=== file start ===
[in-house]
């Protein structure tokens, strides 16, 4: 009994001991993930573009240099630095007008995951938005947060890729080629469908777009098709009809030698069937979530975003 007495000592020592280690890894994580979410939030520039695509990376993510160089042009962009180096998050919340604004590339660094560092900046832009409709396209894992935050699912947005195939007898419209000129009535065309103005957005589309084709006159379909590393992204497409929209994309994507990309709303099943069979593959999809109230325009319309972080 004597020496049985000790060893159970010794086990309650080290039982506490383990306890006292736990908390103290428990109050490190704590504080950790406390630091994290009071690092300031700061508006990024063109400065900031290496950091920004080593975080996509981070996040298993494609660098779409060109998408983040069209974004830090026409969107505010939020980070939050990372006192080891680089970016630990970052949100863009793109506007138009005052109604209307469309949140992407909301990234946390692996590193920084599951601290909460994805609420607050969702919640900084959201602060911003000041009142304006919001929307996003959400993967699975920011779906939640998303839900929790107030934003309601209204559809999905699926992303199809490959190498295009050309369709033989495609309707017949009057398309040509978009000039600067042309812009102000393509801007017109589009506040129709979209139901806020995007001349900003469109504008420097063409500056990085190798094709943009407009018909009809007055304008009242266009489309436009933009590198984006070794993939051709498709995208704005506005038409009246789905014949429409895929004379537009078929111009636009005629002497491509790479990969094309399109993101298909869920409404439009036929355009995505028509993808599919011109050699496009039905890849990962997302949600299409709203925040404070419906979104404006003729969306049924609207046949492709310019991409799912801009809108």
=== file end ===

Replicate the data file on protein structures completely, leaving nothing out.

[in-house]
């Protein structure tokens, strides 16, 4: 009994001991993930573009240099630095007008995951938005947060890729080629469908777009098709009809030698069937979530975003 007495000592020592280690890894994580979410939030520039695509990376993510160089042009962009180096998050919340604004590339660094560092900046832009409709396209894992935050699912947005195939007898419209000129009535065309103005957005589309084709006159379909590393992204497409929209994309994507990309709303099943069979593959999809109230325009319309972080 004597020496049985000790060893159970010794086990309650080290039982506490383990306890006292736990908390103290428990109050490190704590504080950790406390630091994290009071690092300031700061508006990024063109400065900031290496950091920004080593975080996509981070996040298993494609660098779409060109998408983040069209974004830090026409969107505010939020980070939050990372006192080891680089970016630990970052949100863009793109506007138009005052109604209307469309949140992407909301990234946390692996590193920084599951601290909460994805609420607050969702919640900084959201602060911003000041009142304006919001929307996003959400993967699975920011779906939640998303839900929790107030934003309601209204559809999905699926992303199809490959190498295009050309369709033989495609309707017949009057398309040509978009000039600067042309812009102000393509801007017109589009506040129709979209139901806020995007001349900003469109504008420097063409500056990085190798094709943009407009018909009809007055304008009242266009489309436009933009590198984006070794993939051709498709995208704005506005038409009246789905014949429409895929004379537009078929111009636009005629002497491509790479990969094309399109993101298909869920409404439009036929355009995505028509993808599919011109050699496009039905890849990962997302949600299409709203925040404070419906979104404006003729969306049924609207046949492709310019991409799912801009809108």